What does the colour of wine mean?

Wed, 06/22/2011 - 07:08 -- The-Wine-Man

White wines range from yellow green to straw yellow, golden yellow, amber yellow, and, finally, topaz yellow.  Very young wines take hints of green.  These wines one drinks preferably during summer, in all their freshness and youth.  They are not aged in casks, and are composed of aromatic grape varieties such as sauvignon, muscat, sylvaner, or riesling.  According to the intensity of the sun they have been exposed to, or prolonged periods in the cask, these same white wines lose their green tints and take on straw yellow and golden yellow nuances.  This is a sign that the wine is ready to be tasted.  In Burgundy, a Puligny-Montrachet reaches this colour after five years.  When it is amber yellow or topaz yellow one cn be sure one is tasting an older wine.  However, the colour may also be due to the fact that it is past its prime as a result of oxidation, a phenomenon caused by the harmful effects of oxygen resulting from a prolonged period of storage in the bottle or in the cask.  This observation, however, is not applicable to madeiras, sherrys, marsalas, vine de paille of the Jura, and other wines that are specific and charactistic product of a slow and carefully controlled process of oxygenation.

The colour of roses varies from pale pink to rose pink, salmon pink and then cherry pink and, the darkest, claret pink.  The intensity of their colour depends most of all upon the assemblage.  In general, the colour of light roses wavers between pale pink and rose pink.  Wines with body present nuances of salmon, while the richest and the most well developed wines are marked buy the cherry pink or claret pink hue.  Generally speaking roses have a bad reputation, and yet there are some excellent ones available the world over.  It should be noted that the age of a rose wine is not necessarily an indication of its quality.  A colour that is too light and slightly orangey nuances indicate a wine that has been aged too long.  This characteristic is confirmed by a nose with a hit of animal and a mouth lacking in acidity.  The opposite is true of a grande cuvee Champagne rose whose colour is marked by onion skin nuances, for this is a positive sign of aging (keep in mind, of course, that the presence of carbon dioxide increases the sensation of freshness in th emouth and preserves the wine from rapid development).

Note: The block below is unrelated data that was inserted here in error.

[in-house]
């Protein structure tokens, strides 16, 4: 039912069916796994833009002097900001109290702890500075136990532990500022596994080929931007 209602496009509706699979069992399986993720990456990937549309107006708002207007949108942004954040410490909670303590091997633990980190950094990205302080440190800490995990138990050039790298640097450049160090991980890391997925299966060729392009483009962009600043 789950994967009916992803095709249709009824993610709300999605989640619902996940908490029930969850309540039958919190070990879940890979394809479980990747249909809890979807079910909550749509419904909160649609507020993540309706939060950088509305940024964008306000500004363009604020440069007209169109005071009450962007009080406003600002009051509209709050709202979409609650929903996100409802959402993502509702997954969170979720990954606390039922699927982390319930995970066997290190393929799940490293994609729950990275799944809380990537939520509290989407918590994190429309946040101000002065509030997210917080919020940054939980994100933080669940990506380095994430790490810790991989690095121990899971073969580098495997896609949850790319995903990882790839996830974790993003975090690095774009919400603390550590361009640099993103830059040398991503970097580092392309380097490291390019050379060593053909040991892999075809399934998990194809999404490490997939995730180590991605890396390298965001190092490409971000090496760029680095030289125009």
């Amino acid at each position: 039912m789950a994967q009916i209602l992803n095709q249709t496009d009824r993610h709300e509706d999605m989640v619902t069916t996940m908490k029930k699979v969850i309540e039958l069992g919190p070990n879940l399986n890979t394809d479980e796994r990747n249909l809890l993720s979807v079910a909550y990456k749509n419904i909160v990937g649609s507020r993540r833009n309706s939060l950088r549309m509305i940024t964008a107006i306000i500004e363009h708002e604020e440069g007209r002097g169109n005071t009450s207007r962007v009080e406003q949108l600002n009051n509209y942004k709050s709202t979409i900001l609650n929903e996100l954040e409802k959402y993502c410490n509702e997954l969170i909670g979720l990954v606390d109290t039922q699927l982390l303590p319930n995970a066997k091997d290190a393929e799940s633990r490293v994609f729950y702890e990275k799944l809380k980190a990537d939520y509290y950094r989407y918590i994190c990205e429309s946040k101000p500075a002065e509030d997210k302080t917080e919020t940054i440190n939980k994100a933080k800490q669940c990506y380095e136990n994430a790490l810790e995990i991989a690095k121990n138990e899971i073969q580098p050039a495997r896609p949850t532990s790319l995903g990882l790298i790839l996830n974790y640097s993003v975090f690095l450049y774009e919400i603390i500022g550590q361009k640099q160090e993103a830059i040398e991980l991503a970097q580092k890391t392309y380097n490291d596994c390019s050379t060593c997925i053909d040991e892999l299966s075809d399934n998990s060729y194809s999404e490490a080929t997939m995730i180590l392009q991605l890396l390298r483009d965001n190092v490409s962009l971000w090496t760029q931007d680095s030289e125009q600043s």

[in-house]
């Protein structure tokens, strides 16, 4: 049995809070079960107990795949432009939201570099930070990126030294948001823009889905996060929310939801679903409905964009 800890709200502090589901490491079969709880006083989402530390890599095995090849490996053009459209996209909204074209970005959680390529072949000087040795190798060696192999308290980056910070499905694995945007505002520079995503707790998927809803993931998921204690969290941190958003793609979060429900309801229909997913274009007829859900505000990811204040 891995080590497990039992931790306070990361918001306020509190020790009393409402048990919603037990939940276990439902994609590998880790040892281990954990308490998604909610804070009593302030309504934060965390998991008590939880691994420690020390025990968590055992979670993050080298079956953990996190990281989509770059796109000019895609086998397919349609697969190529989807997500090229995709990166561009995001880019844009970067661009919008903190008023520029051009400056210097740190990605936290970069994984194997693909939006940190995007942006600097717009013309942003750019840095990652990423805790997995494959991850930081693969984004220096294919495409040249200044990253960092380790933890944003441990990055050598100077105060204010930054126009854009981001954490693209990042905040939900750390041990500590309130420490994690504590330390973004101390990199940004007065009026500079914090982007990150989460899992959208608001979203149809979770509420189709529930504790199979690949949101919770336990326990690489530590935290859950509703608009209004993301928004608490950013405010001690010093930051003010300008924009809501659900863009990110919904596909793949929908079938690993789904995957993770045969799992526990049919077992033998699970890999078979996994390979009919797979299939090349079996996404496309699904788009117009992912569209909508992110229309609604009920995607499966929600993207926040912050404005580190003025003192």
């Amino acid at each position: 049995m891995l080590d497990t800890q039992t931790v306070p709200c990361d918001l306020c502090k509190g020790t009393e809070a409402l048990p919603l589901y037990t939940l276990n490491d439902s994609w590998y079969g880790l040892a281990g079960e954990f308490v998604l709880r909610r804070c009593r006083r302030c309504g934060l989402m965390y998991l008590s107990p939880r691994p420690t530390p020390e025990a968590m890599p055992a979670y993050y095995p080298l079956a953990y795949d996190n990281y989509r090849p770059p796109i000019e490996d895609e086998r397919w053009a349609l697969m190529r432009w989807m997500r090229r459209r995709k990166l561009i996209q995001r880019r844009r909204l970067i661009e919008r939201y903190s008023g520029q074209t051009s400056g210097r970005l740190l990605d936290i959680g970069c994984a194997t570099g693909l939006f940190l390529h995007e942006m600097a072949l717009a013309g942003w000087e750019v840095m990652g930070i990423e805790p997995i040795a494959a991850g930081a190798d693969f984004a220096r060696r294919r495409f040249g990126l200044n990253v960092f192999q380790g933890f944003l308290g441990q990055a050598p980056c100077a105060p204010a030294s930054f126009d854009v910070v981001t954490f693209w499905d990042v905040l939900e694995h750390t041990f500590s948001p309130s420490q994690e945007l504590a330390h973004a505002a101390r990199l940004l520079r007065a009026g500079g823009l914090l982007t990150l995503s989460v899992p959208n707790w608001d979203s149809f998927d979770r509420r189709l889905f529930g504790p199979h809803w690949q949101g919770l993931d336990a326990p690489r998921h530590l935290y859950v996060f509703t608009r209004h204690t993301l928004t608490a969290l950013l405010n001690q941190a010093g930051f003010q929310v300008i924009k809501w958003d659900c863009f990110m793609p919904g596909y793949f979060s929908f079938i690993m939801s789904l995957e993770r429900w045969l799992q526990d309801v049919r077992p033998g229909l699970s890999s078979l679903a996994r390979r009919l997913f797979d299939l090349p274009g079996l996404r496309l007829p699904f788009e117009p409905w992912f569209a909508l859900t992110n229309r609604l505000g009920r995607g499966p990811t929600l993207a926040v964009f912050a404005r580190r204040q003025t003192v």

Red wine colours vary from purple to orange, with gradations of ruby, garnet and tile red in between.  A purple red colour denotes an extremely young wine, ruby red and garnet red, wines that are mature and ready to drink.  Tile reds and orange reds signify wines that have aged.  The temporal development among red wines also depends upon the region where they are produced.  A wine of a tile red colour might be exceptional for a great terrior of Tuscany (Italy), or for a bottle of Ribera del Duero (Spain); however, in a pinot noir of the Ahr (Germany), it would be a sign that the wine is past its prime.